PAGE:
What I had heard and read of fallowing now came back to mind.
The fallowing figure from Roesel will give a more precise notion of this structure than a lengthened description.
Soon they wearied Maître Gouy with their advice, and especially by their depreciation of his system of fallowing.
All around Ammons the fields lay freshly turned, fallowing for next year's crop.
It would give them more pasture and plenty of land to carry on the fallowing method.
Plowing up the field, and summer fallowing, are the only remedies when the tar-weed gets too bad to endure.
fallowing was a practice rarely deviated from by the Romans.
Nay, we may even doubt whether the practice of fallowing had been universal.
Nothing but summer fallowing, thoroughly applied and regularly followed, can remedy this.
Summer fallowing for wheat is a practice that has gained ground in the North-West Provinces.
c.1300, from Old English fealh "fallow land," from Proto-Germanic *falgo (cf. Old High German felga "harrow," German Felge "plowed-up fallow land," East Frisian falge "fallow," falgen "to break up ground"), perhaps from a derivation of PIE root *pel- "to turn," assimilated in English to fallow (adj.) because of the color of plowed earth. Originally "plowed land," then "land plowed but not planted" (1520s). As an adjective, from late 14c.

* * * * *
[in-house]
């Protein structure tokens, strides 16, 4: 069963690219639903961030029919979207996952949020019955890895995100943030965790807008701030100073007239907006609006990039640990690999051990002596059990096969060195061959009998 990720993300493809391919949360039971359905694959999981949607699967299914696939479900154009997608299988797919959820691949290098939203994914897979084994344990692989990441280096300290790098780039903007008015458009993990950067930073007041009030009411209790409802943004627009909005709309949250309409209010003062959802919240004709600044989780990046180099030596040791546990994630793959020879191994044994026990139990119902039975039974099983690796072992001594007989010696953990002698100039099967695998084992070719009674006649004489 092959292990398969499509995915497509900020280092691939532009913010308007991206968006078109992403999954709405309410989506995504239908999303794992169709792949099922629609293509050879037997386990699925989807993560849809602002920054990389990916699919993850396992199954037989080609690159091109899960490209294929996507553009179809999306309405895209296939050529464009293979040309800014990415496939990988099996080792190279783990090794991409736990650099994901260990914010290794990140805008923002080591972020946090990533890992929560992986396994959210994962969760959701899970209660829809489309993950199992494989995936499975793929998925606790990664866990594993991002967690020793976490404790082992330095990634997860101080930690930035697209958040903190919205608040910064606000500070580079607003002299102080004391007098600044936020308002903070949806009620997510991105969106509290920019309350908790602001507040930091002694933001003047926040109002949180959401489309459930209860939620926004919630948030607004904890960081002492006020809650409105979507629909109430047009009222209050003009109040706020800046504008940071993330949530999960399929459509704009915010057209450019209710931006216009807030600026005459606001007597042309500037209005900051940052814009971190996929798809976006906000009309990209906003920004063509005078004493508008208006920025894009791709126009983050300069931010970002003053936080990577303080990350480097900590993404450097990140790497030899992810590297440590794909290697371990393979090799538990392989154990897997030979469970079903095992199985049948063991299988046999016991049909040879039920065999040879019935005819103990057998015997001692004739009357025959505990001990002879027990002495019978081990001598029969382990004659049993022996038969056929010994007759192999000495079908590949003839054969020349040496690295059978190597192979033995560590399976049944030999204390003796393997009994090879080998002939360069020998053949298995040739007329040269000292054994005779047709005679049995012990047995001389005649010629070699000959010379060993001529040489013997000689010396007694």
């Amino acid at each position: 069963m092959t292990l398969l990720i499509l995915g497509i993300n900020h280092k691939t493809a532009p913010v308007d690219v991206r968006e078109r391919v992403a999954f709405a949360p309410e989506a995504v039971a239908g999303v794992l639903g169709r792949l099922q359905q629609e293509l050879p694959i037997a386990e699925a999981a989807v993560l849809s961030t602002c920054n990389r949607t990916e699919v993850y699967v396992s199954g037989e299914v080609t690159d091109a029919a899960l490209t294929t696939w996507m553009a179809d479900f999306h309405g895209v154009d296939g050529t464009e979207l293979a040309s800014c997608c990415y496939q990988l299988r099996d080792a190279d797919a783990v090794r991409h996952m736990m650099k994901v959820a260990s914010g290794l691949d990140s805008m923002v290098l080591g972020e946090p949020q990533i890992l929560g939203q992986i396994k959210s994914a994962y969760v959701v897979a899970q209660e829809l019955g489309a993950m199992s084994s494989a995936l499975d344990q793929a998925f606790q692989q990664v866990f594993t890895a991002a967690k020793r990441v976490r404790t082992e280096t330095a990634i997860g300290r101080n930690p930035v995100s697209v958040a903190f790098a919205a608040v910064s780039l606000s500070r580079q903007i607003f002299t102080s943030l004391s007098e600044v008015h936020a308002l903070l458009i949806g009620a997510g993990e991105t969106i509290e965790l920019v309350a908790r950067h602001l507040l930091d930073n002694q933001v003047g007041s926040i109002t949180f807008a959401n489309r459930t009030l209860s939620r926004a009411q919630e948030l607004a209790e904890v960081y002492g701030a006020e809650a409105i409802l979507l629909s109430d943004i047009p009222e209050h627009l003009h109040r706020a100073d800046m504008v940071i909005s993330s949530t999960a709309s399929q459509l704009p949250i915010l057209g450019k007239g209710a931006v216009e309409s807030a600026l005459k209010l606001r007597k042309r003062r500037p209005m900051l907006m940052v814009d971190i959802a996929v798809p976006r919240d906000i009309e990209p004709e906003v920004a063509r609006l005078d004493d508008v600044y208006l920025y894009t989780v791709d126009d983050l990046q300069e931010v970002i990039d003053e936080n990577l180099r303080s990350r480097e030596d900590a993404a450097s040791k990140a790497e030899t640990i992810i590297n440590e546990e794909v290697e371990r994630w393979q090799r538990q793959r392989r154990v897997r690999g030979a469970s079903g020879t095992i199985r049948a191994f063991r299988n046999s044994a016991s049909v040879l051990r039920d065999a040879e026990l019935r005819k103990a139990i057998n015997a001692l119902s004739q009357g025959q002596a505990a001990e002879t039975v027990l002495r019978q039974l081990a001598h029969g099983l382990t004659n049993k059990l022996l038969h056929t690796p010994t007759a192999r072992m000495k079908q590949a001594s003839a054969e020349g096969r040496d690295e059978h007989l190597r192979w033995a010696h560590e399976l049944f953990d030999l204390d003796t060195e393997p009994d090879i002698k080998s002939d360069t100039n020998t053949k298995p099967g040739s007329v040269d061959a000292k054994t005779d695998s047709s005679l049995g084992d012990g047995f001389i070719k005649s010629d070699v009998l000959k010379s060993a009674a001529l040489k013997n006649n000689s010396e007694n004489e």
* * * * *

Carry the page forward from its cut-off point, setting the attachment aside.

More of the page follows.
"pale yellow, brownish yellow," Old English fealu "reddish yellow, yellowish-brown, tawny, dusk-colored," from Proto-Germanic *falwa- (cf. Old Saxon falu, Old Norse fölr, Middle Dutch valu, Dutch vaal, Old High German falo, German falb), from PIE *pal-wo- "dark-colored, gray" (cf. Old Church Slavonic plavu, Lithuanian palvas "sallow;" Greek polios, Sanskrit palitah, Welsh llwyd "gray;" Latin pallere "to be pale"), from root *pal- (see pallor). It also forms the root of words for "pigeon" in Greek (peleia), Latin (palumbes), and Old Prussian (poalis).